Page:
AVG report shows that Blackhole remains most prevalent toolkit

The Q2 report from AVG also found that there is a definite shift, however, in the direction of what the IT security company calls tried and trusted malware such as SpyEye.

AVG says that its threat labs have seen an increase in the number of stolen digital certificates used to sign malware, before being distributed by hackers.

A significant increase of over 300% was spotted at the start of 2011, compared to the whole of 2010. As a result, the practice of trusting signed files is rapidly losing its strength.

Interestingly, the Q2 report found that, as Apple Macs continue to rise in popularity, they are increasingly being targeted by cybercriminals. And, notes the analysis, whilst it may be a new target platform, cybercriminals are using tried and tested social engineering techniques to attack Mac OS users.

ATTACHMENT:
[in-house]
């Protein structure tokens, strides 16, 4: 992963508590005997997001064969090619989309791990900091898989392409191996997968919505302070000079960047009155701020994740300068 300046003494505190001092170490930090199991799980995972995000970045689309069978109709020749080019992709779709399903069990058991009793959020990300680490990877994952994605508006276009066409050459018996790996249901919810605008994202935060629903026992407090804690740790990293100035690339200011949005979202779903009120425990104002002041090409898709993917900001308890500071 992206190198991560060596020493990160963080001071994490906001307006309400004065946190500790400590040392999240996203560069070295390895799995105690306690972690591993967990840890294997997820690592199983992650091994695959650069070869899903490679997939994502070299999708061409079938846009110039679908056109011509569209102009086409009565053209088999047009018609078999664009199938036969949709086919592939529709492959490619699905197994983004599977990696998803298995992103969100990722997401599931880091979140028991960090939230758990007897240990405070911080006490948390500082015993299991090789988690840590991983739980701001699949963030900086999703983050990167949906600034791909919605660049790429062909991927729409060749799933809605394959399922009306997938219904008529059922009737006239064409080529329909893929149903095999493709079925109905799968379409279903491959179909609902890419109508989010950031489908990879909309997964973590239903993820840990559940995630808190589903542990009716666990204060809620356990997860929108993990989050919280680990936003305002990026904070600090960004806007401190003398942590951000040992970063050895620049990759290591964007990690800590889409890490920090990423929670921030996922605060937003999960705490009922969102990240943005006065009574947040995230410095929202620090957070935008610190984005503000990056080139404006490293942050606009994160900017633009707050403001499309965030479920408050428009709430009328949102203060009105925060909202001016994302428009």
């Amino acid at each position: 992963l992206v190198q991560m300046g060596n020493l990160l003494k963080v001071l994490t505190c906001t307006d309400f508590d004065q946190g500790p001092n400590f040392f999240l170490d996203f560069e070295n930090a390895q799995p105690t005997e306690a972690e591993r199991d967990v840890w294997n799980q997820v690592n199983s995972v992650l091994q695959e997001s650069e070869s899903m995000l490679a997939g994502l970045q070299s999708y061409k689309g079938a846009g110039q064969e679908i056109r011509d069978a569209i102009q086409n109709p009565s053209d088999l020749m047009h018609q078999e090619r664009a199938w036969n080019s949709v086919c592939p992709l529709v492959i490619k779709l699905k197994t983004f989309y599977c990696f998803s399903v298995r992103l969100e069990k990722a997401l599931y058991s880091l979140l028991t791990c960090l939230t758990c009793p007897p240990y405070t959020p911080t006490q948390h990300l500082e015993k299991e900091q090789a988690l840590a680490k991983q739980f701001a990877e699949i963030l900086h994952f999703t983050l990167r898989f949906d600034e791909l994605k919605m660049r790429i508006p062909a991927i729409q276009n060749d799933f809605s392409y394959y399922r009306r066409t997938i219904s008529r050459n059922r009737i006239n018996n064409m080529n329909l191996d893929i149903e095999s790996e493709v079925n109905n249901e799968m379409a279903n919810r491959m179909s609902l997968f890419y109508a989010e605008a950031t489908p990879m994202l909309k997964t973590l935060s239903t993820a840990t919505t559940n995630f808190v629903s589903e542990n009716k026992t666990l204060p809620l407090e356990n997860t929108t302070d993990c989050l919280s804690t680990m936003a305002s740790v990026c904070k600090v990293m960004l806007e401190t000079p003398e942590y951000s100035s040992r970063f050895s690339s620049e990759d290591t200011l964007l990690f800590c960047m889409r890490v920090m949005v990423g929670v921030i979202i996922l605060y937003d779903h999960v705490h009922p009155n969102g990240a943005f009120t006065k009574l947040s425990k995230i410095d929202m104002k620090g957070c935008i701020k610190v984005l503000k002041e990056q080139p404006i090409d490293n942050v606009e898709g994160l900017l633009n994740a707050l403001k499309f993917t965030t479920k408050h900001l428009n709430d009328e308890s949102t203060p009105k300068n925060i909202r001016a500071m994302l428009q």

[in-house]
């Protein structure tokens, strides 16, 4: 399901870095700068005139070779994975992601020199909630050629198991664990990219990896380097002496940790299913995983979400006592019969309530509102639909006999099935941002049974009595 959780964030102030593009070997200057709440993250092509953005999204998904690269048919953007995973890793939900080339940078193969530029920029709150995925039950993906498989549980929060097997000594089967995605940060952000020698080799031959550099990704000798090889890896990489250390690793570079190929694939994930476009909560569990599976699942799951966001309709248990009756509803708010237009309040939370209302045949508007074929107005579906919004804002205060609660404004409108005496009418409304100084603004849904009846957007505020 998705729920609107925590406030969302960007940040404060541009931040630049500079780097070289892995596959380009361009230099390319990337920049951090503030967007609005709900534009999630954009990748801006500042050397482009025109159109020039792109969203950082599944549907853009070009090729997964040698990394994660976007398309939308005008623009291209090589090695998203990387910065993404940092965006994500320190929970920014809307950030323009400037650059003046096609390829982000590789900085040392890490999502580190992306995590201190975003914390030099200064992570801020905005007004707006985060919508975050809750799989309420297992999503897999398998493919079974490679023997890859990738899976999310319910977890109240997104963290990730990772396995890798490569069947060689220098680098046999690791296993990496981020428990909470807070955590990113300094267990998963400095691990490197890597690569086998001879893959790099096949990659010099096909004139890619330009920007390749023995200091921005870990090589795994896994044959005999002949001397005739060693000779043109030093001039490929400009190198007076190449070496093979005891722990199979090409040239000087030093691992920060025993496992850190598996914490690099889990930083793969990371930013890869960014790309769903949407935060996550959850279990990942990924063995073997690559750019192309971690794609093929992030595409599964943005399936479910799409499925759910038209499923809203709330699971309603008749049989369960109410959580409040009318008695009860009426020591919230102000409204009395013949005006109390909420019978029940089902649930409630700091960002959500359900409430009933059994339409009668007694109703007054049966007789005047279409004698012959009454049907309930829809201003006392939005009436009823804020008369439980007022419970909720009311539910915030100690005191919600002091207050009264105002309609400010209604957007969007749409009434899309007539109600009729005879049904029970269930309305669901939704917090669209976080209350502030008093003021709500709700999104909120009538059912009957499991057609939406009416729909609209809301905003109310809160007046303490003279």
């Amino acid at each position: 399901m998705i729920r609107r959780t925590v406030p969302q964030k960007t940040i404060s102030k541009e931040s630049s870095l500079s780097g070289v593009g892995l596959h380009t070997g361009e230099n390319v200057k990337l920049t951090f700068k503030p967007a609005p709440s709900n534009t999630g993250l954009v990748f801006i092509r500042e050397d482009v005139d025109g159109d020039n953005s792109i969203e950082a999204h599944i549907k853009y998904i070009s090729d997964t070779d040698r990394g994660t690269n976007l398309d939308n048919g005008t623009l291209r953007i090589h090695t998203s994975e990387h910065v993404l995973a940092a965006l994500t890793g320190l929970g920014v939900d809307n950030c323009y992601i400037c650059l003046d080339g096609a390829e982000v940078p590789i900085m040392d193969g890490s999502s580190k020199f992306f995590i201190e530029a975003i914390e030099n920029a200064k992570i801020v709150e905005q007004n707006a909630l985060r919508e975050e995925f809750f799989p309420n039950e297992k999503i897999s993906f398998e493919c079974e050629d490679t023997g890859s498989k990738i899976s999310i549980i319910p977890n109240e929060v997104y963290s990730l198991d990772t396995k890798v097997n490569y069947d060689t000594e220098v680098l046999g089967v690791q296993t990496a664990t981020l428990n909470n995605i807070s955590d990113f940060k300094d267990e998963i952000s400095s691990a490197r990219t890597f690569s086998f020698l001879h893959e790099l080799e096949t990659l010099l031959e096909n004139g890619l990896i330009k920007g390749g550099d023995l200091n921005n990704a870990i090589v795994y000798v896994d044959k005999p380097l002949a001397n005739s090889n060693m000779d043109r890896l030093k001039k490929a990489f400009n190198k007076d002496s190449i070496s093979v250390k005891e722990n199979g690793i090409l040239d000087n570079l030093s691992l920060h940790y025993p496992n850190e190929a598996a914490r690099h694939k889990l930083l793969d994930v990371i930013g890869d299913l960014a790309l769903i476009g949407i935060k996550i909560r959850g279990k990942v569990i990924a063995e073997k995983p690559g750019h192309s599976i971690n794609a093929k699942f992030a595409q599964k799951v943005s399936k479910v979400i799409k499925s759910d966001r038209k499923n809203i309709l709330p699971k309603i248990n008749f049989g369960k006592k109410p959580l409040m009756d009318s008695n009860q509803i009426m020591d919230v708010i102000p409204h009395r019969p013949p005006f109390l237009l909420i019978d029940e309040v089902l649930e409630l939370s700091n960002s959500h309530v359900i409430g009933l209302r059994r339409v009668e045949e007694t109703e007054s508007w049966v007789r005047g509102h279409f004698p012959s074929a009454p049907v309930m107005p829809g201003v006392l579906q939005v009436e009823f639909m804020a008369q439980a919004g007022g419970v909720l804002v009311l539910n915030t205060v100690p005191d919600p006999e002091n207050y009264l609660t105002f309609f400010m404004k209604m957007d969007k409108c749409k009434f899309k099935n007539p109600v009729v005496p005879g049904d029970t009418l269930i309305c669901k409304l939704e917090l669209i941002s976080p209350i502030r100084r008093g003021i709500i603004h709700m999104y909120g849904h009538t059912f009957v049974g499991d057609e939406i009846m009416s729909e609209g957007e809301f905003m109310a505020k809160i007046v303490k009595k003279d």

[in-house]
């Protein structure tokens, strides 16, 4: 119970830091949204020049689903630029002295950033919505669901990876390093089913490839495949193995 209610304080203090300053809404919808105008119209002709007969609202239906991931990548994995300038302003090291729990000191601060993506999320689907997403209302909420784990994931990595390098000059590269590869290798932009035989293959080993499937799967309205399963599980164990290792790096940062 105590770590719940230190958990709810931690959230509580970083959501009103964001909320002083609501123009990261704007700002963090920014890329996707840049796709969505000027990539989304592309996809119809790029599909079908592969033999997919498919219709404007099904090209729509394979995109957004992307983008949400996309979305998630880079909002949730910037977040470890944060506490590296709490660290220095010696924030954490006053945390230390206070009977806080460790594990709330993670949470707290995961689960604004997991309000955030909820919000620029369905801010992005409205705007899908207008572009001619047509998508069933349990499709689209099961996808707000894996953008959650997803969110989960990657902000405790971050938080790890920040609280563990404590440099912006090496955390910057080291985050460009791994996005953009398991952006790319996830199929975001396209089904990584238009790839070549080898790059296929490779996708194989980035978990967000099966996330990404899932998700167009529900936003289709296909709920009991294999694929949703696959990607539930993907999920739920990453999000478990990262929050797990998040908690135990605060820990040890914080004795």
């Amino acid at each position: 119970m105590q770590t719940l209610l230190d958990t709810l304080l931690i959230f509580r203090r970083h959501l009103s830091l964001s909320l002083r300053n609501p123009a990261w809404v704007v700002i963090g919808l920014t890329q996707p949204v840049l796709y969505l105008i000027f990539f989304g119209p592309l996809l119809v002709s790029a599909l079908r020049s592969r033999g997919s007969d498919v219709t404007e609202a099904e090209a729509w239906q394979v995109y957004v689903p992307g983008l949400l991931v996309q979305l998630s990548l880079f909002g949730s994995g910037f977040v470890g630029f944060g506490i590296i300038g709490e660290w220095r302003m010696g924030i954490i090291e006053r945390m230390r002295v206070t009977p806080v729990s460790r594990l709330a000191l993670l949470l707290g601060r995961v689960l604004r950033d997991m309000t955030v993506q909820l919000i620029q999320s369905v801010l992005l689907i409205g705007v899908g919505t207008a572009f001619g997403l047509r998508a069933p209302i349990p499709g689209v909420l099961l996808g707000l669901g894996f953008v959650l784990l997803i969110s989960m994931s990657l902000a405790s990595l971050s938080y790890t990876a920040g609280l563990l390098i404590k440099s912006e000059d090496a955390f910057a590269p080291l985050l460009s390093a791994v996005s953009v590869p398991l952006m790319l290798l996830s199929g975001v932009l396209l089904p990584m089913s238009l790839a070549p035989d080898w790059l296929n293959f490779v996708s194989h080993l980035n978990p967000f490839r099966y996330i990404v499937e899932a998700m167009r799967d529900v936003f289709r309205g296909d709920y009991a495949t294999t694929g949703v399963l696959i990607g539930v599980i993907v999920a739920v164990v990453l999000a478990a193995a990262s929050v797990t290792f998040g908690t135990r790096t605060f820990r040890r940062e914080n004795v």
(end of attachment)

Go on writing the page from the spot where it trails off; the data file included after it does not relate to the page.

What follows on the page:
The report also highlights an increase in the number of SpyEye infections, meaning that users of internet banking need to be extra vigilant, especially as victims of cyberattacks are increasingly considered to be accountable.

According to AVG, a recent court ruling in the US concluded that it was in fact the victim' responsibility to protect their account credentials, rather than the bank.

Delving into the report reveals that there are hundreds of live hacker servers operating around the globe, causing AVG to comment that WWW should now stand for World Wild Web.

As the attack techniques of hackers continue to get more advanced, the analysis says that users need to take action. Security products - with multiple layers of protection-, are a must-have in order to protect against the potentially damaging threats that lurk on the web.

The user's computer platform, notes AVG, has become irrelevant for the new generation of cybercriminals: Windows, Android, Mac and iOS are all targeted now, says the report.

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